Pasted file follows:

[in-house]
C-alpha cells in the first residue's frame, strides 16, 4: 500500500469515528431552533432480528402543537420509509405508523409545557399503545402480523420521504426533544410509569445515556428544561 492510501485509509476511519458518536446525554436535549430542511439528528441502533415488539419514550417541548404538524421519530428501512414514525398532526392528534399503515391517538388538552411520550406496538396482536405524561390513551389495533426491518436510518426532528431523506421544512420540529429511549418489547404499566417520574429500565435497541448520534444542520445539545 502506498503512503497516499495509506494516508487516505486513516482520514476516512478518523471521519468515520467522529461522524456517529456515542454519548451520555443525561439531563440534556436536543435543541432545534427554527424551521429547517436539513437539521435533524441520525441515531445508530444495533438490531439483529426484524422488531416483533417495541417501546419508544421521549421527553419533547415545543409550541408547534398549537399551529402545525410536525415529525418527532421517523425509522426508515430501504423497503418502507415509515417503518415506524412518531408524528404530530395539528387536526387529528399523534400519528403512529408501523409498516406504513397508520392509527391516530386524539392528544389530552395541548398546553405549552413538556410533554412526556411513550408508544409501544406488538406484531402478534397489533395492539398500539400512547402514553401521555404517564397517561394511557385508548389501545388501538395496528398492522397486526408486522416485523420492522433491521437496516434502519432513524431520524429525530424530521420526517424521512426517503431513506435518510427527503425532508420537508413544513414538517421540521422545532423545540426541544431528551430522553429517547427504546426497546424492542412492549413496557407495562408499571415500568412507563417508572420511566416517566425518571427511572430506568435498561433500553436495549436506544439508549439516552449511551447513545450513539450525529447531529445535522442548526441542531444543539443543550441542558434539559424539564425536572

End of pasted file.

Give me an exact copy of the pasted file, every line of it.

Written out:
[in-house]
C-alpha cells in the first residue's frame, strides 16, 4: 500500500469515528431552533432480528402543537420509509405508523409545557399503545402480523420521504426533544410509569445515556428544561 492510501485509509476511519458518536446525554436535549430542511439528528441502533415488539419514550417541548404538524421519530428501512414514525398532526392528534399503515391517538388538552411520550406496538396482536405524561390513551389495533426491518436510518426532528431523506421544512420540529429511549418489547404499566417520574429500565435497541448520534444542520445539545 502506498503512503497516499495509506494516508487516505486513516482520514476516512478518523471521519468515520467522529461522524456517529456515542454519548451520555443525561439531563440534556436536543435543541432545534427554527424551521429547517436539513437539521435533524441520525441515531445508530444495533438490531439483529426484524422488531416483533417495541417501546419508544421521549421527553419533547415545543409550541408547534398549537399551529402545525410536525415529525418527532421517523425509522426508515430501504423497503418502507415509515417503518415506524412518531408524528404530530395539528387536526387529528399523534400519528403512529408501523409498516406504513397508520392509527391516530386524539392528544389530552395541548398546553405549552413538556410533554412526556411513550408508544409501544406488538406484531402478534397489533395492539398500539400512547402514553401521555404517564397517561394511557385508548389501545388501538395496528398492522397486526408486522416485523420492522433491521437496516434502519432513524431520524429525530424530521420526517424521512426517503431513506435518510427527503425532508420537508413544513414538517421540521422545532423545540426541544431528551430522553429517547427504546426497546424492542412492549413496557407495562408499571415500568412507563417508572420511566416517566425518571427511572430506568435498561433500553436495549436506544439508549439516552449511551447513545450513539450525529447531529445535522442548526441542531444543539443543550441542558434539559424539564425536572